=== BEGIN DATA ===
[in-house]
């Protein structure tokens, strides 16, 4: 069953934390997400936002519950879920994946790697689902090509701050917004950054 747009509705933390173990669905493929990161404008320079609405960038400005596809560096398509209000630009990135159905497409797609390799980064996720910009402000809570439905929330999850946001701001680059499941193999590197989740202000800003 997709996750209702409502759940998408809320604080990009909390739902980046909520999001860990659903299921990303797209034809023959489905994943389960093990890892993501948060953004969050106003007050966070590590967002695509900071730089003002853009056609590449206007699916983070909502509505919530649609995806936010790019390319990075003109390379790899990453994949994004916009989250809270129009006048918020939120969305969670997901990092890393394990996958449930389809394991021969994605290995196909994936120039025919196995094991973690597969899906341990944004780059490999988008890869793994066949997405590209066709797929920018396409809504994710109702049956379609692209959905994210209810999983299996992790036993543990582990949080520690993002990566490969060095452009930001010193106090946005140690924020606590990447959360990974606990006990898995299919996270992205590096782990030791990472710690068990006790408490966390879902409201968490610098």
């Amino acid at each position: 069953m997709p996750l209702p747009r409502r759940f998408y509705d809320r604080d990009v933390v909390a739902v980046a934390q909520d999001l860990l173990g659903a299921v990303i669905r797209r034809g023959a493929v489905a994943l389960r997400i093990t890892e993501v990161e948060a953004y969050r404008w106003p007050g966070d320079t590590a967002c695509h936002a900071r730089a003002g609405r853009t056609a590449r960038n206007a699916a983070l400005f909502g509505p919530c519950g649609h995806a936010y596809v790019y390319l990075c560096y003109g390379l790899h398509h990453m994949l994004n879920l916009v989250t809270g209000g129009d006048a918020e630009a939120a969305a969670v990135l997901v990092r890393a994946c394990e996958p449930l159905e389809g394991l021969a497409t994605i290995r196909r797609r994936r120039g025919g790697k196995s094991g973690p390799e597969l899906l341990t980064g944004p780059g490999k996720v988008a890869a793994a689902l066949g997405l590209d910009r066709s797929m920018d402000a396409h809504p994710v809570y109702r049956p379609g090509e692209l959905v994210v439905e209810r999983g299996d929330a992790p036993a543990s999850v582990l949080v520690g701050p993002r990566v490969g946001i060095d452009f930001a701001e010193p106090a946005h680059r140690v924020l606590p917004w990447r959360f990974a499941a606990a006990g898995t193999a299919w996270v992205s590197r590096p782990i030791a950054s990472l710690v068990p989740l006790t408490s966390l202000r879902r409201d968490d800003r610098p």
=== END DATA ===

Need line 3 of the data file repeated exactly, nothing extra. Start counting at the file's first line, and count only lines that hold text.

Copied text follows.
């Amino acid at each position: 069953m997709p996750l209702p747009r409502r759940f998408y509705d809320r604080d990009v933390v909390a739902v980046a934390q909520d999001l860990l173990g659903a299921v990303i669905r797209r034809g023959a493929v489905a994943l389960r997400i093990t890892e993501v990161e948060a953004y969050r404008w106003p007050g966070d320079t590590a967002c695509h936002a900071r730089a003002g609405r853009t056609a590449r960038n206007a699916a983070l400005f909502g509505p919530c519950g649609h995806a936010y596809v790019y390319l990075c560096y003109g390379l790899h398509h990453m994949l994004n879920l916009v989250t809270g209000g129009d006048a918020e630009a939120a969305a969670v990135l997901v990092r890393a994946c394990e996958p449930l159905e389809g394991l021969a497409t994605i290995r196909r797609r994936r120039g025919g790697k196995s094991g973690p390799e597969l899906l341990t980064g944004p780059g490999k996720v988008a890869a793994a689902l066949g997405l590209d910009r066709s797929m920018d402000a396409h809504p994710v809570y109702r049956p379609g090509e692209l959905v994210v439905e209810r999983g299996d929330a992790p036993a543990s999850v582990l949080v520690g701050p993002r990566v490969g946001i060095d452009f930001a701001e010193p106090a946005h680059r140690v924020l606590p917004w990447r959360f990974a499941a606990a006990g898995t193999a299919w996270v992205s590197r590096p782990i030791a950054s990472l710690v068990p989740l006790t408490s966390l202000r879902r409201d968490d800003r610098p």